I hope I will be forgiven if I come off like a hypocrite or thief. Several days ago, my friend Aliza Lipkin sent me a blog post she had written for Times of Israel and asked for my thoughts. I responded by telling her that I loved most of it, but that the ending should be changed. Aliza had originally ended her post by pointing out that we as Jews should recognize our connection, and need for unity because of external threats of annihilation and antisemitism. I told her that, rather than focus on the negative things that could be used to unite us, she should focus on the positive ones. She accepted my critique and wrote this thoughtful post. Aliza, I hope you’ll forgive me for what I am going to write.
Allow me to share with you some of the more important things that have come across my Facebook feed in the last 12 hours. Before going to sleep, I saw an article about a potential terror attack involving gas, which had been thwarted. As I woke up, I read about an Iranian ship which was carrying missiles and was headed for Gaza, which had been intercepted by the Israeli Navy. At least 10 of my friends shared a video about the recent tefillah gathering/rally in Jerusalem, sharing their outrage with how the charedim viewed the soldiers and their fellow Israelis. Even if I had the stomach to watch it, I would not post it. I didn’t watch it because I didn’t want to feel the anger that I thought might come with viewing it. Finally, I saw a post from Erika Lange, explaining why she was leaving a Facebook group dedicated to the upcoming elections in her hometown of Bet Shemesh. Erika, who is in the battle of her life against cancer, explained that, especially in the month of Adar, she can’t handle the strife and fighting that is going on in the group. It was Erika’s words, which nearly brought me to tears.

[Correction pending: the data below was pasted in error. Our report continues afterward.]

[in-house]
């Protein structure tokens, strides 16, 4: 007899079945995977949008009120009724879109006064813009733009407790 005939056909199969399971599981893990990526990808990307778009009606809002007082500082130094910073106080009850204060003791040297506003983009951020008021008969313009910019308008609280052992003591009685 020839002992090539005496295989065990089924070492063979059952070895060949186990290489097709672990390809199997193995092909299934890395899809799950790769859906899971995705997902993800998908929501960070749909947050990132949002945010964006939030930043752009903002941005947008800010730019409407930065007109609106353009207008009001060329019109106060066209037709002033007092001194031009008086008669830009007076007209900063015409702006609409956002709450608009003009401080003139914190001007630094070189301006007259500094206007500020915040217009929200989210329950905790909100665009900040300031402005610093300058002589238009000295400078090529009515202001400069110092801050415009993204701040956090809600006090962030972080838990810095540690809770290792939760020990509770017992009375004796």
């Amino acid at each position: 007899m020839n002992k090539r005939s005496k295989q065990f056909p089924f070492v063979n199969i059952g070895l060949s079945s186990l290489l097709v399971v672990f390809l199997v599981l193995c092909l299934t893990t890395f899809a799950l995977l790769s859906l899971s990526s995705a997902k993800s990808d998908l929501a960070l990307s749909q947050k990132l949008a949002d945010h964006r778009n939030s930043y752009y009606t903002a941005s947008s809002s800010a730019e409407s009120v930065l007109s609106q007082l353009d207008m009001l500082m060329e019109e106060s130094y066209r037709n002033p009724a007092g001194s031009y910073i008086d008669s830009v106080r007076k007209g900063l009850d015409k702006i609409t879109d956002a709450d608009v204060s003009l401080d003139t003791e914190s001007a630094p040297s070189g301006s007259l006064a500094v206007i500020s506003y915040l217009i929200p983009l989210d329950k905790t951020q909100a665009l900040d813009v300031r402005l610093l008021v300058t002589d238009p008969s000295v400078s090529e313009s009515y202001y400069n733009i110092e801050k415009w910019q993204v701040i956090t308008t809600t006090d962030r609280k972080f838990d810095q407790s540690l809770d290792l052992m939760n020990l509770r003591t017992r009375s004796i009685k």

Yesterday, I issued a public invitation to Rabbi Ysoscher Katz and Rabbi Gil Student to engage in a public discussion on ReplyAll. ReplyAll offers the advantage of allowing for slow measured responses, without the necessity of quick responses and clever one-liners that other forms of social media demand. I made clear, and I reiterate, that it would be a discussion and not a debate. While there are those who are debating the theological, halachic and sociological dimensions of the machlokes between Open-Orthodoxy and right-wing Modern-Orthodoxy, my goal is not to cause more strife. I strongly believe that a thoughtful, respectful discussion between Rabbis Katz and Student could model for everyone how to have a machlokes l’sheim shamayim (a disagreement where the true goal, is to increase the honor of Heaven).
As of yet, neither rabbi has accepted my invitation. Each side has good reason to not do so. Hurtful words, intentional or not, have been expressed. Real people have experienced deep pain. Dialogue between the two movements have failed to ease tensions. I do not mean to downplay any of these very real concerns. The thoughtful discussion is needed precisely for those very reasons.
Imagine, God forbid, if the Iranian missiles had reached Gaza. With a longer range than other missiles, the damage might have been greater. Perhaps in this nightmare scenario, Yerushalayim, the city that unifies all of us, might have been hit. I have no doubt that in Israel, Jews from the charedi, dati leumi, traditional and secular camps would have all joined together in praying and doing what they could to help. Rabbis Katz and Student might have found themselves at the same place, praying next to one another, for the welfare of their brothers and sisters in Israel.
If we are not willing to come together without those who seek to harm us generating our common connection, what will we tell ourselves on Purim? How empty will our mishloach manot seem, absent the underlying notion of generating unity? On Tisha B’Av, will our tears, mourning the destruction of the Beit Hamikdash, not seem pointless as we mindlessly discuss sinat chinam? Don’t kid yourself. Sinat Chinam does not mean hating a random person. It involves being so unwilling to see common ground that you hate a fellow Jew.
I do not seek to unify institutions. My concern is not for them. It is for us, and for you, and for me, and for Erika. So I again issue an invitation to Rabbis Katz and Student to join me in creating real achdus. In the zechus of coming together despite that which divides us, may Erika, Ahava Emuna bas Chava Ehta have a complete refuah sheleima.